Conservation of endangered swamp tea-tree
- SEQ Catchments
- Queensland Department of Environment and Resource Management
- Somerset Regional Council
- Lockyer Valley Regional Council
- Logan City Council
- Scenic Rim Regional Council
- Local Landcare and community groups
- Local landholders
- Australian Government (Caring for our Country initiative)
- December 2009
About this Project
This GreenWorks project will improve the condition and extent of the endangered swamp tea-tree (Melaleuca irbyana) through fire, weed and land use management on private and public land.
During 2010, the project supported fine-scale mapping (1:25,000) of these communities by the Queensland Herbarium, providing an improved understanding of the current extent and condition and a revision of the preclearing extent of this important vegetation community.
Engaged and contracted new landholders for on-ground works, bringing the total number to 11 (including Lockyer Valley Regional Council at Lockyer Waters).
Continued negotiations (underway or imminent) to conduct property management planning and on-ground works. In total, 48 per cent of on-ground funding is currently committed.
Held a planting day, with locals and community representatives planting more than 500 Swamp Tea-trees forest community species including 200 Melaleuca irbyana on Council reserve land at Lockyer Waters. Work at this revegetation site established 0.5 hectares of Swamp Tea-tree Forest in accordance with planting guidelines. With planting now completed, the site will be handed to Lockyer Valley Regional Council for long-term maintenance.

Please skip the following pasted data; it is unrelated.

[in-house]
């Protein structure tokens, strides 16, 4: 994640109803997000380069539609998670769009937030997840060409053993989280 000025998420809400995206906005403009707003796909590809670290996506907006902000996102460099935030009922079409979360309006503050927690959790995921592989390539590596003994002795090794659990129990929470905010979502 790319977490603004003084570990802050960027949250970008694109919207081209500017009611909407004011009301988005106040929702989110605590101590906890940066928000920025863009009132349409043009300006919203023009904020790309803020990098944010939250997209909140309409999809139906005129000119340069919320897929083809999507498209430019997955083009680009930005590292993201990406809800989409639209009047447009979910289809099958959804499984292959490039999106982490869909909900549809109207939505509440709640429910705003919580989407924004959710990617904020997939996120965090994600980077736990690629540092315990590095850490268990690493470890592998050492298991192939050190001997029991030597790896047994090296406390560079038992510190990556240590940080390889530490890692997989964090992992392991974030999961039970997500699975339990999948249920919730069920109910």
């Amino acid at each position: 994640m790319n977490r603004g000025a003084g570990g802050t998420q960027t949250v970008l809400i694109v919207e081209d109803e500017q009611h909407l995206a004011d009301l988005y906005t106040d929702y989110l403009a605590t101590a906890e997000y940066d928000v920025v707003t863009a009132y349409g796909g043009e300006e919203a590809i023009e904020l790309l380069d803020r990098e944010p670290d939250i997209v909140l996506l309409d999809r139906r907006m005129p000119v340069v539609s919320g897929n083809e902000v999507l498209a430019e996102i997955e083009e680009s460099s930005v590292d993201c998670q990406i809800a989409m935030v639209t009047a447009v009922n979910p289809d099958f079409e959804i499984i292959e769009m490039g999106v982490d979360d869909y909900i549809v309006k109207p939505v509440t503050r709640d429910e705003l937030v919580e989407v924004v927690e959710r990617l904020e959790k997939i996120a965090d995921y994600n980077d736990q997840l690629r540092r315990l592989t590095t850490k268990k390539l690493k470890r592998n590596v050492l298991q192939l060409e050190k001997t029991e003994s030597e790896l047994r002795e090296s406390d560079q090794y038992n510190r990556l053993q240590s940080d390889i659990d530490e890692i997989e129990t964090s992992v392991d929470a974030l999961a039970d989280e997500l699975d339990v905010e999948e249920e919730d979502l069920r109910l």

Collected bio-condition data from five new sites, enabling long-term assessment of changes resulting from improved land management or new activities that emerged from the project.
Undertook more detailed assessments using the Queensland Herbarium’s bio-condition methodology. The data will increase understanding of Swamp Tea-tree communities and improve information used in considering clearing permits and offset requirements – supporting further conservation.
Facilitated valuable real-life experience for two final-year students as part of Griffith University’s Industrial Affiliates Program. They undertook detailed vegetation studies with the guidance of experts from the Queensland Herbarium and support from SEQ Catchments staff.
Held a seminar to outline draft assessment results and seek feedback from stakeholders. This was attended by representatives from Ipswich, Lockyer Valley and Scenic Rim Councils, Queensland Herbarium staff, Griffith University’s student supervisor, SEQ Catchments staff and the Powerlink GreenWorks Program Manager.
Held a field day for 28 landholders and other participants in April 2012 and a planting day at The University Of Queensland’s Gatton campus with more than 50 staff and students in November 2012.